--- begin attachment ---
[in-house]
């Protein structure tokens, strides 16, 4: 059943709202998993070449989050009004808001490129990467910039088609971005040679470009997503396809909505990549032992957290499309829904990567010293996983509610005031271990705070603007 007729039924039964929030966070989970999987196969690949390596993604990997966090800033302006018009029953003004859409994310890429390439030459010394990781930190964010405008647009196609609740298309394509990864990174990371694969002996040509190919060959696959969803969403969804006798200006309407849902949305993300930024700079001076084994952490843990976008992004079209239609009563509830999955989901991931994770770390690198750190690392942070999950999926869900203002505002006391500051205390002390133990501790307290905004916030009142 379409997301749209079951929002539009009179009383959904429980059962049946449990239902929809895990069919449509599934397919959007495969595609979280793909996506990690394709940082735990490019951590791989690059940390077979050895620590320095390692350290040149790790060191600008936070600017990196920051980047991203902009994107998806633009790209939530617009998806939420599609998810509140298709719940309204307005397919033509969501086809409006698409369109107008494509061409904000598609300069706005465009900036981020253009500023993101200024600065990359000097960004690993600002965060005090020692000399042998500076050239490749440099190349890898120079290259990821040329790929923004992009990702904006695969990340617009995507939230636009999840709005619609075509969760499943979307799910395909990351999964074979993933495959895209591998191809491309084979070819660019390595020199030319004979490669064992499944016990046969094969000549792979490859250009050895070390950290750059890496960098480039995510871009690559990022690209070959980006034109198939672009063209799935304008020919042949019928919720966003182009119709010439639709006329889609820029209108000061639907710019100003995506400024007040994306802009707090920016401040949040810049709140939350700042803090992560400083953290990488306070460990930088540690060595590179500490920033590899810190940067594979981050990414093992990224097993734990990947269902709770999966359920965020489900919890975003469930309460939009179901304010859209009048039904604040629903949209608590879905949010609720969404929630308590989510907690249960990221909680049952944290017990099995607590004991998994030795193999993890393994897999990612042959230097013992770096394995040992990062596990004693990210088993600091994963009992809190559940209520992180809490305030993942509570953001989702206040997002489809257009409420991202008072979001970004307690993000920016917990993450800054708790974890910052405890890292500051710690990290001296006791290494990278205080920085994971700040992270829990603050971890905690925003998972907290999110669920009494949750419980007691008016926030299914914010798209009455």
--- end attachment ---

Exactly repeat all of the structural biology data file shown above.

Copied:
[in-house]
């Protein structure tokens, strides 16, 4: 059943709202998993070449989050009004808001490129990467910039088609971005040679470009997503396809909505990549032992957290499309829904990567010293996983509610005031271990705070603007 007729039924039964929030966070989970999987196969690949390596993604990997966090800033302006018009029953003004859409994310890429390439030459010394990781930190964010405008647009196609609740298309394509990864990174990371694969002996040509190919060959696959969803969403969804006798200006309407849902949305993300930024700079001076084994952490843990976008992004079209239609009563509830999955989901991931994770770390690198750190690392942070999950999926869900203002505002006391500051205390002390133990501790307290905004916030009142 379409997301749209079951929002539009009179009383959904429980059962049946449990239902929809895990069919449509599934397919959007495969595609979280793909996506990690394709940082735990490019951590791989690059940390077979050895620590320095390692350290040149790790060191600008936070600017990196920051980047991203902009994107998806633009790209939530617009998806939420599609998810509140298709719940309204307005397919033509969501086809409006698409369109107008494509061409904000598609300069706005465009900036981020253009500023993101200024600065990359000097960004690993600002965060005090020692000399042998500076050239490749440099190349890898120079290259990821040329790929923004992009990702904006695969990340617009995507939230636009999840709005619609075509969760499943979307799910395909990351999964074979993933495959895209591998191809491309084979070819660019390595020199030319004979490669064992499944016990046969094969000549792979490859250009050895070390950290750059890496960098480039995510871009690559990022690209070959980006034109198939672009063209799935304008020919042949019928919720966003182009119709010439639709006329889609820029209108000061639907710019100003995506400024007040994306802009707090920016401040949040810049709140939350700042803090992560400083953290990488306070460990930088540690060595590179500490920033590899810190940067594979981050990414093992990224097993734990990947269902709770999966359920965020489900919890975003469930309460939009179901304010859209009048039904604040629903949209608590879905949010609720969404929630308590989510907690249960990221909680049952944290017990099995607590004991998994030795193999993890393994897999990612042959230097013992770096394995040992990062596990004693990210088993600091994963009992809190559940209520992180809490305030993942509570953001989702206040997002489809257009409420991202008072979001970004307690993000920016917990993450800054708790974890910052405890890292500051710690990290001296006791290494990278205080920085994971700040992270829990603050971890905690925003998972907290999110669920009494949750419980007691008016926030299914914010798209009455």